VHYes

Movie review by
Sandie Angulo Chen, Common Sense Media
VHYes Movie Poster Image
Uneven retro comedy has lots of sex, drug humor.
  • NR
  • 2020
  • 72 minutes

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A lot or a little?

The parents' guide to what's in this movie.

Positive Messages

Close family ties are encouraged, as is the freedom for kids to explore their surroundings and talents. 

Positive Role Models & Representations

Ralph's parents love him and each other. They let him use his camcorder and trust him to explore the new technology. Ralph is curious and a good friend. 

Violence

In the true-crime show, a character is dead, and blood is visible. Frightening haunted house sequence includes kids breaking into an old house, running away from potential ghosts, being scared in the house.

Sex

Parody of late-night soft-core movies like those that appeared on '80s cable. Characters are about to engage in sexual acts, including threesomes and oral sex, but the channel always changes before anything graphic is visible.

Language

Use of "f--k," "c--k," "s--t," etc.

Consumerism
Drinking, Drugs & Smoking

The wedding video shows adults drinking. TV hosts make several jokes about cocaine and drug bags, pretending that they're other items to sell.

What parents need to know

Parents need to know that VHYes is a retro comedy set in 1987 about a middle school boy who gets a video camera for Christmas and starts recording his everyday life over his parents' wedding tape. Directed by Jack Henry Robbins and shot entirely on VHS and Betamax, the movie switches between recordings of the boy's life, VCR tapes of various fictional TV shows, and snippets of the wedding video. There's lots of suggestive material, especially in the parodies of late-night soft-core porn and even in the infomercials and painting shows. For example: A female Bob Ross-style painter's work depicts what looks more like Dennis Rodman performing oral sex on the painter than a basketball move, and after-hours movies like Hot Winter are erotic stories with low production values (no graphic nudity is shown). Characters also use strong language ("f--k," "s--t," and more) and make crass comments, and drug paraphernalia is featured. Spoofs of true-crime dramas include murdered characters covered in blood, and a fight nearly breaks out during the wedding reception. Despite some high-profile cameos (director Jack Henry Robbins parents, Tim Robbins and Susan Sarandon, both make appearances) and occasional laughs, this indie comedy isn't likely to appeal to mainstream audiences.

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What's the story?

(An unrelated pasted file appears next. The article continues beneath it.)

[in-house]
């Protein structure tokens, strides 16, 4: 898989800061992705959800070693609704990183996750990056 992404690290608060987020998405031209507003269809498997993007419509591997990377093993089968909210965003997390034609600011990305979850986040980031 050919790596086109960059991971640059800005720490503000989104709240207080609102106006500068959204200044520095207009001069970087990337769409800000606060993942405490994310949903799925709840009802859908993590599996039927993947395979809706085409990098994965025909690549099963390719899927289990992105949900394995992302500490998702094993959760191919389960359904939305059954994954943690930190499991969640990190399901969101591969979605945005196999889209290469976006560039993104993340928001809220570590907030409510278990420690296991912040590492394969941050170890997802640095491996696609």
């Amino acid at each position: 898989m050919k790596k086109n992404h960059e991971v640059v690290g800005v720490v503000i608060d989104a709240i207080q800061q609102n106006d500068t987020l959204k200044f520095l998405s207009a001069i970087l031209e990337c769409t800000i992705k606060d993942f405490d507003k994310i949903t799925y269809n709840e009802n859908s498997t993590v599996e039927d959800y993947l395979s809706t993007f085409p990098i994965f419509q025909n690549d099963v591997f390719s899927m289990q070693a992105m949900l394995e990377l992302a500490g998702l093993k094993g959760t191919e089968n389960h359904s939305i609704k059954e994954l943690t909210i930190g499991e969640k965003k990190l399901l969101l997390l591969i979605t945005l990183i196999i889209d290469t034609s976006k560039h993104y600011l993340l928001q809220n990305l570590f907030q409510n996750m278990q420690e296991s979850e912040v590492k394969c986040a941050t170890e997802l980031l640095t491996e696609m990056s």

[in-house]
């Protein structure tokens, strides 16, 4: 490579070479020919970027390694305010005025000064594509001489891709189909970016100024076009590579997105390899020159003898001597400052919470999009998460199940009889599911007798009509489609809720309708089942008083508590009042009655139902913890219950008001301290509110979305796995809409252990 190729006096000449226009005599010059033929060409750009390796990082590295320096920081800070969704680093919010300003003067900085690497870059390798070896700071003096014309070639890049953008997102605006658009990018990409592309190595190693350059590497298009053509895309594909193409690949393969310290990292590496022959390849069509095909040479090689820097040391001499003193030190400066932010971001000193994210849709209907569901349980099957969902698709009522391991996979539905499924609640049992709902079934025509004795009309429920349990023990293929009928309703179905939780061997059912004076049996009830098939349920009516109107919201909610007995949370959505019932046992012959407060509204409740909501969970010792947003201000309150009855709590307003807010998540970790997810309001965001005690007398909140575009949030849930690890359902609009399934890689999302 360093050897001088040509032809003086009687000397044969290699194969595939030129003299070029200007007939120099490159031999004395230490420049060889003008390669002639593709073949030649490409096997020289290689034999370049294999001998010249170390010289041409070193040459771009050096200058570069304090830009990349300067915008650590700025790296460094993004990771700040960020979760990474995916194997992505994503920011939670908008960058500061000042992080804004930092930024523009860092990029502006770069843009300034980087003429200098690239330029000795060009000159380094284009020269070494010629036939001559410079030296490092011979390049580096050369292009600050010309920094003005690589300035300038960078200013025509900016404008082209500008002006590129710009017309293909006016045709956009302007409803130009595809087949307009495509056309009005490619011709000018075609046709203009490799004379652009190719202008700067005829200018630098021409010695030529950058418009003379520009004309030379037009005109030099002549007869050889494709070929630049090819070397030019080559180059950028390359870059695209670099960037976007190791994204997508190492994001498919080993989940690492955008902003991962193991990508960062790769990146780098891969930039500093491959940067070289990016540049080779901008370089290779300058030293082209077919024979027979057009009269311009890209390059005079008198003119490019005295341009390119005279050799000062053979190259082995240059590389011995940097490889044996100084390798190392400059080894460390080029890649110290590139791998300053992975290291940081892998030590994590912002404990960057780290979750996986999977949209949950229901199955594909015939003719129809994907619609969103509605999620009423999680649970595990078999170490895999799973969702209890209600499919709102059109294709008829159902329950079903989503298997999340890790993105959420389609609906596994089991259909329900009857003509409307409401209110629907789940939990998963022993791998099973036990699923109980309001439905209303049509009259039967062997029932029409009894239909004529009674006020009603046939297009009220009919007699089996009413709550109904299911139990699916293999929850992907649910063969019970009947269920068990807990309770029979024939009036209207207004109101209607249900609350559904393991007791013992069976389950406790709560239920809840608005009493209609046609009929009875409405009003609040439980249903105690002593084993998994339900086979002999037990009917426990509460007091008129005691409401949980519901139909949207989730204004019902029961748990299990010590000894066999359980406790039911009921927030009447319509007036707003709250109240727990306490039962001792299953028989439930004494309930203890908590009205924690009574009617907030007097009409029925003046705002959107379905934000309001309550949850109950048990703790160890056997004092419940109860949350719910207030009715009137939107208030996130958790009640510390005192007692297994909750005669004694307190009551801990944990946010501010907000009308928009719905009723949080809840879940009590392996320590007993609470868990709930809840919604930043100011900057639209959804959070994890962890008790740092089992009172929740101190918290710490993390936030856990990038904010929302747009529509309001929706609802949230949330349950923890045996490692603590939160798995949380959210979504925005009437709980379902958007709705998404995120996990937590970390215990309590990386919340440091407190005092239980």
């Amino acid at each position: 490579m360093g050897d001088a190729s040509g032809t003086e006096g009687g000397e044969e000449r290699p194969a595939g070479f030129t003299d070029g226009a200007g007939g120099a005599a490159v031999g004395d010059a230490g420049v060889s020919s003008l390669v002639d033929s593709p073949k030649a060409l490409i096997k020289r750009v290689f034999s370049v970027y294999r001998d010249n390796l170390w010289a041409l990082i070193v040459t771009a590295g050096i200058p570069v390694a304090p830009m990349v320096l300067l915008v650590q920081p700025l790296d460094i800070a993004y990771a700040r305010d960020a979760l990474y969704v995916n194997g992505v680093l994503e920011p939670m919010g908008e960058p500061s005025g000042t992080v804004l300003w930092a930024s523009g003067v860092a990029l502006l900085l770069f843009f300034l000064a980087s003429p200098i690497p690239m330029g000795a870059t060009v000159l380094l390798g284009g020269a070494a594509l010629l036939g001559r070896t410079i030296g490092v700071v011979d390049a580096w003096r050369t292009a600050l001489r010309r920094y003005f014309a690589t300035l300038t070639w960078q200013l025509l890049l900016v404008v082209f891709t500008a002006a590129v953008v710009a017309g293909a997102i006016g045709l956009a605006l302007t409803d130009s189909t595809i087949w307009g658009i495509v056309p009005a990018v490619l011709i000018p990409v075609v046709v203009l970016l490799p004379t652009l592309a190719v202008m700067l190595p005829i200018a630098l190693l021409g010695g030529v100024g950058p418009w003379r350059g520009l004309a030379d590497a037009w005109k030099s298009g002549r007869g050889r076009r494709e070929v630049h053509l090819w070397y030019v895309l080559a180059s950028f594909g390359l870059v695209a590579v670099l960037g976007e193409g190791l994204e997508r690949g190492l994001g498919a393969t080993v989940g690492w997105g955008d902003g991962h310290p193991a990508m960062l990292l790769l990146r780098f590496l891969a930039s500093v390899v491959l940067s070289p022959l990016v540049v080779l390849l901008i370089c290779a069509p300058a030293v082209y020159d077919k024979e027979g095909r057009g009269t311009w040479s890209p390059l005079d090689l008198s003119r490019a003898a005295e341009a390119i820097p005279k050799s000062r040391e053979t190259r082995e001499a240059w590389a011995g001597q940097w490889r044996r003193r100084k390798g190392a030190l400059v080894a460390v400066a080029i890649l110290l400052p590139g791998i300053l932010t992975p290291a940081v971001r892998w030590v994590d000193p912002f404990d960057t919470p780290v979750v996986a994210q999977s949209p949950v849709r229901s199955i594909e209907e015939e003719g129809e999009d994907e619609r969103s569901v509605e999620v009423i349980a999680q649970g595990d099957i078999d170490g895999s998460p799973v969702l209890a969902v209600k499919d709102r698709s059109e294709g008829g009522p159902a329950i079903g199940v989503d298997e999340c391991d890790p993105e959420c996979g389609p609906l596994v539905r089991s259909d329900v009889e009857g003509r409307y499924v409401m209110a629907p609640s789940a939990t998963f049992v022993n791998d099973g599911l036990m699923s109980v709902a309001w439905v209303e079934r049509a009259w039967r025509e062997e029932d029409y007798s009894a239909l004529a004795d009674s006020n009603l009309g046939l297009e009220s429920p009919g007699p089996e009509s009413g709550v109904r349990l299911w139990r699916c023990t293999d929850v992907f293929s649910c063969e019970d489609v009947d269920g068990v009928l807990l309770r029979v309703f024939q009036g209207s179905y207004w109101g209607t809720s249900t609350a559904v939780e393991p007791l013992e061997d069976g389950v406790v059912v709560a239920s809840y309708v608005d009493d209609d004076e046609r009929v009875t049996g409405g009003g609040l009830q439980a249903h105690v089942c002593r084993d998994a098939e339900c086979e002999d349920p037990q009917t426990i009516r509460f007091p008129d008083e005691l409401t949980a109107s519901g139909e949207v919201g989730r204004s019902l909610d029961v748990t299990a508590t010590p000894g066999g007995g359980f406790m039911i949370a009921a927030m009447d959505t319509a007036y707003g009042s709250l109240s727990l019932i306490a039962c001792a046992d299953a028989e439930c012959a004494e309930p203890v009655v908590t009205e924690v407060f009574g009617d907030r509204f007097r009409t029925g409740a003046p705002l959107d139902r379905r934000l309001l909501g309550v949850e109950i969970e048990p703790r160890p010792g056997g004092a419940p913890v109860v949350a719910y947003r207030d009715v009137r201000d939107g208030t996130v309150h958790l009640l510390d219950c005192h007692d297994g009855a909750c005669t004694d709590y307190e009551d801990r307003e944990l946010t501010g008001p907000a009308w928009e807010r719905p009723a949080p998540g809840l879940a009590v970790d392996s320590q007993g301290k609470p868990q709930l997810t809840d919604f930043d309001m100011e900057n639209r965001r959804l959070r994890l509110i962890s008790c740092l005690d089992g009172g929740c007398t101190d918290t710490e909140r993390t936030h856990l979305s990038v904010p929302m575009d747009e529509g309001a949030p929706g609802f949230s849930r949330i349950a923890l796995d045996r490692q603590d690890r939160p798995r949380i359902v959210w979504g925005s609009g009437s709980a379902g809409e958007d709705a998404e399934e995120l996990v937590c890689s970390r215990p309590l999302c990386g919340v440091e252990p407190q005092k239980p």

VHYES opens on Christmas Day 1987, when 12-year-old Ralph (Mason McNulty) starts using his big present: a camcorder with which he's unknowingly recording over his parents' wedding video. The movie, which was shot on VHS and Betamax, plays like found footage of everything on Ralph's VHS tape: Ralph's everyday adventures with his friends, the various TV shows he records on the VCR, and the leftover snippets of the original wedding video. The fictional programs Ralph records are parodies of '80s TV: There are infomercials (starring Thomas Lennon and Courtney Pauroso as QVC-style hosts), true-crime/police dramas, public television antique auditing specials (with Mark Proksch as the appraiser), and late-night offerings like a painter (Kerri Kenney) of happy landscapes (and even happier, suggestive material). There's also edited-for-TV erotica that will make viewers of a certain age remember the term "Skinemax," public access garage-band shows, and more  -- including cameos from writer-director Jack Henry Robbins' parents, Susan Sarandon and Tim Robbins.

Is it any good?

Occasional laughs and a quirky nostalgic sensibility make this indie comedy passably amusing, but its lack of a cohesive plot and ultrashort runtime diminish its entertainment value. Those who grew up in the '80s will appreciate the spoofing of that TV era, particularly Kenney's take on a female version of Bob Ross -- that quiet-voiced painter of happy trees -- which has a surprisingly risque twist. Lennon and Proksch are comedic veterans and do the best they can with the improvisational-seeming screenplay, but there's not enough here beyond the parody jokes.

Ralph's story emerges in the second half of VHYes, but even his admittedly touching conversation with a haunted version of his mother isn't enough to glue together the movie's disparate collection of TV snippets, wedding details, and middle school recordings. The fact that the film was actually shot in VHS and Beta makes for an authentic but less than pleasant viewing experience. Still, despite its flaws, there's just enough here that's genuinely funny to make you wonder what Robbins could do with a more feature-length movie.

Talk to your kids about ...

  • Families can talk about the suggestive material and jokes in VHYes. Who do you think the movie's target audience is? Do you have to be familiar with the '80s to get the jokes?

  • Why do you think nostalgia-themed films are popular? Talk about the nature of throwback TV shows and films in pop culture. If the '80s and '90s are popular now, what decades do you think were popular to explore during the '80s and '90s?

  • Is anyone in the movie a role model? If so, what character strengths do they display? If not, are role models important in movies?

Movie details

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